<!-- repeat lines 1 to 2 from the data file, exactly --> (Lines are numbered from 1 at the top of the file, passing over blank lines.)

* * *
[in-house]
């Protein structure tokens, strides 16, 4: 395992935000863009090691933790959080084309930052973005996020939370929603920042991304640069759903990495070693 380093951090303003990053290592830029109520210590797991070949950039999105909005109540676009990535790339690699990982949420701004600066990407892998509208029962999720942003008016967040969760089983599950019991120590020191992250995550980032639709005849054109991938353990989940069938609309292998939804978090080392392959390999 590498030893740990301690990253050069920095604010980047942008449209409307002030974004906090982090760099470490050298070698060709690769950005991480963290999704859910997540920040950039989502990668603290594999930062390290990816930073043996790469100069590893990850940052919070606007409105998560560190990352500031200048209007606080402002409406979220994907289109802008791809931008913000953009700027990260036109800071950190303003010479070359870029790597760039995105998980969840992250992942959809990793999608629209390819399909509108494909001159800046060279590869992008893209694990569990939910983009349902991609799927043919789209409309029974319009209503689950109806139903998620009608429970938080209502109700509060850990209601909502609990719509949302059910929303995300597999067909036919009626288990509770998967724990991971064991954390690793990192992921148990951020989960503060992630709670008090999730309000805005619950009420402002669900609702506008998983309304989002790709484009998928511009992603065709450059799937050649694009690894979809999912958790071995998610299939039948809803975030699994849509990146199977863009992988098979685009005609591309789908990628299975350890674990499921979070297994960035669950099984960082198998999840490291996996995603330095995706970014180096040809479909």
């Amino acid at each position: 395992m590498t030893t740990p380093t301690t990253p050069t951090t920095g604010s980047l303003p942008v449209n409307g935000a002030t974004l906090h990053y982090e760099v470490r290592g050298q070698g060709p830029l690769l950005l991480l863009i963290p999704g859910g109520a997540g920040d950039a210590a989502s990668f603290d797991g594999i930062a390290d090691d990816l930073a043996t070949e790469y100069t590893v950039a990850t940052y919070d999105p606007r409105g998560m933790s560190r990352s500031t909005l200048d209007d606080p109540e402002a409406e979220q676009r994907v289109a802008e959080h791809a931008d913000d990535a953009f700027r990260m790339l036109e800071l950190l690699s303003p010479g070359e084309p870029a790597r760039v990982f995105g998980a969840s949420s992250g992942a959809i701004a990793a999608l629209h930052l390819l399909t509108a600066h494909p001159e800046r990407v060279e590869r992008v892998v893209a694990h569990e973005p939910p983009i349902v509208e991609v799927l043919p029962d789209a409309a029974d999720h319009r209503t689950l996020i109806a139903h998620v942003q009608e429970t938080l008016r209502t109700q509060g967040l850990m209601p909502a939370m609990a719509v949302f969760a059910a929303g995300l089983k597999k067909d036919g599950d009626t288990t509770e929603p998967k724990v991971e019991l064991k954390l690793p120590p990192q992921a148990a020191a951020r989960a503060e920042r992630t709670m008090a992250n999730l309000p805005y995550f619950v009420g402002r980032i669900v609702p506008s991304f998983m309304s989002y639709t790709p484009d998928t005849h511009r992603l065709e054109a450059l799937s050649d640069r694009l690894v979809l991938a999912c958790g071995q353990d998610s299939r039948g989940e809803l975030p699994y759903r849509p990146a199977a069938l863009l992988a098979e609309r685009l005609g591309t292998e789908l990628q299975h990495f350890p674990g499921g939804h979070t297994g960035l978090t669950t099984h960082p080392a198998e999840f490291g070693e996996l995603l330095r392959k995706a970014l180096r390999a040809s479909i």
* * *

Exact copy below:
[in-house]
């Protein structure tokens, strides 16, 4: 395992935000863009090691933790959080084309930052973005996020939370929603920042991304640069759903990495070693 380093951090303003990053290592830029109520210590797991070949950039999105909005109540676009990535790339690699990982949420701004600066990407892998509208029962999720942003008016967040969760089983599950019991120590020191992250995550980032639709005849054109991938353990989940069938609309292998939804978090080392392959390999 590498030893740990301690990253050069920095604010980047942008449209409307002030974004906090982090760099470490050298070698060709690769950005991480963290999704859910997540920040950039989502990668603290594999930062390290990816930073043996790469100069590893990850940052919070606007409105998560560190990352500031200048209007606080402002409406979220994907289109802008791809931008913000953009700027990260036109800071950190303003010479070359870029790597760039995105998980969840992250992942959809990793999608629209390819399909509108494909001159800046060279590869992008893209694990569990939910983009349902991609799927043919789209409309029974319009209503689950109806139903998620009608429970938080209502109700509060850990209601909502609990719509949302059910929303995300597999067909036919009626288990509770998967724990991971064991954390690793990192992921148990951020989960503060992630709670008090999730309000805005619950009420402002669900609702506008998983309304989002790709484009998928511009992603065709450059799937050649694009690894979809999912958790071995998610299939039948809803975030699994849509990146199977863009992988098979685009005609591309789908990628299975350890674990499921979070297994960035669950099984960082198998999840490291996996995603330095995706970014180096040809479909």